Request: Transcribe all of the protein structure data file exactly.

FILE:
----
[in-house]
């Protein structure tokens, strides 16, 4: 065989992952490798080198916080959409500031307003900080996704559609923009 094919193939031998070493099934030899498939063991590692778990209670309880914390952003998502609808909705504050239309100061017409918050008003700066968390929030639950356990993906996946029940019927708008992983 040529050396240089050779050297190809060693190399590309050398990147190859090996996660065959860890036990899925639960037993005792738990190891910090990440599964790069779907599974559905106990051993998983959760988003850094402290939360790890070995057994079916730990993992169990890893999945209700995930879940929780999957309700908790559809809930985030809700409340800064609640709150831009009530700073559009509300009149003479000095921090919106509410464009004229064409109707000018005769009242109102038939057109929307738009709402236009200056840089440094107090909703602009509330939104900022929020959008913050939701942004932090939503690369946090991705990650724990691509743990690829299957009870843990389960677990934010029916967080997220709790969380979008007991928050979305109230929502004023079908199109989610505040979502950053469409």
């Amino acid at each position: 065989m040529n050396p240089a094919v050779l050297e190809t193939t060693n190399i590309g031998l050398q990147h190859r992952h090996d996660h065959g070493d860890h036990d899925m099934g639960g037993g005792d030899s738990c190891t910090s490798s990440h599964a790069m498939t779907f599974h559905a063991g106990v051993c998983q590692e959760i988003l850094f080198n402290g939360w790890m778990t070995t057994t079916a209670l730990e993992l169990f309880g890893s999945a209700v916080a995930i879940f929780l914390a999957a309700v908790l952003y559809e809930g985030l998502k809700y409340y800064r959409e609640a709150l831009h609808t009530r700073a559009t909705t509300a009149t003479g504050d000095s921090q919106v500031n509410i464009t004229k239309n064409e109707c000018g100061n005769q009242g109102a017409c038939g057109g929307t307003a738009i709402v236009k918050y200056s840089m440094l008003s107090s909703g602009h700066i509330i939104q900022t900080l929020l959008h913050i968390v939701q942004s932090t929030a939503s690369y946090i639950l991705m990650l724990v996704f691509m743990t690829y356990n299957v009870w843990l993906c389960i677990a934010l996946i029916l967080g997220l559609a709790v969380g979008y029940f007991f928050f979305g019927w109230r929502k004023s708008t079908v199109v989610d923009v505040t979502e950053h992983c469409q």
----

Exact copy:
[in-house]
């Protein structure tokens, strides 16, 4: 065989992952490798080198916080959409500031307003900080996704559609923009 094919193939031998070493099934030899498939063991590692778990209670309880914390952003998502609808909705504050239309100061017409918050008003700066968390929030639950356990993906996946029940019927708008992983 040529050396240089050779050297190809060693190399590309050398990147190859090996996660065959860890036990899925639960037993005792738990190891910090990440599964790069779907599974559905106990051993998983959760988003850094402290939360790890070995057994079916730990993992169990890893999945209700995930879940929780999957309700908790559809809930985030809700409340800064609640709150831009009530700073559009509300009149003479000095921090919106509410464009004229064409109707000018005769009242109102038939057109929307738009709402236009200056840089440094107090909703602009509330939104900022929020959008913050939701942004932090939503690369946090991705990650724990691509743990690829299957009870843990389960677990934010029916967080997220709790969380979008007991928050979305109230929502004023079908199109989610505040979502950053469409």
């Amino acid at each position: 065989m040529n050396p240089a094919v050779l050297e190809t193939t060693n190399i590309g031998l050398q990147h190859r992952h090996d996660h065959g070493d860890h036990d899925m099934g639960g037993g005792d030899s738990c190891t910090s490798s990440h599964a790069m498939t779907f599974h559905a063991g106990v051993c998983q590692e959760i988003l850094f080198n402290g939360w790890m778990t070995t057994t079916a209670l730990e993992l169990f309880g890893s999945a209700v916080a995930i879940f929780l914390a999957a309700v908790l952003y559809e809930g985030l998502k809700y409340y800064r959409e609640a709150l831009h609808t009530r700073a559009t909705t509300a009149t003479g504050d000095s921090q919106v500031n509410i464009t004229k239309n064409e109707c000018g100061n005769q009242g109102a017409c038939g057109g929307t307003a738009i709402v236009k918050y200056s840089m440094l008003s107090s909703g602009h700066i509330i939104q900022t900080l929020l959008h913050i968390v939701q942004s932090t929030a939503s690369y946090i639950l991705m990650l724990v996704f691509m743990t690829y356990n299957v009870w843990l993906c389960i677990a934010l996946i029916l967080g997220l559609a709790v969380g979008y029940f007991f928050f979305g019927w109230r929502k004023s708008t079908v199109v989610d923009v505040t979502e950053h992983c469409q």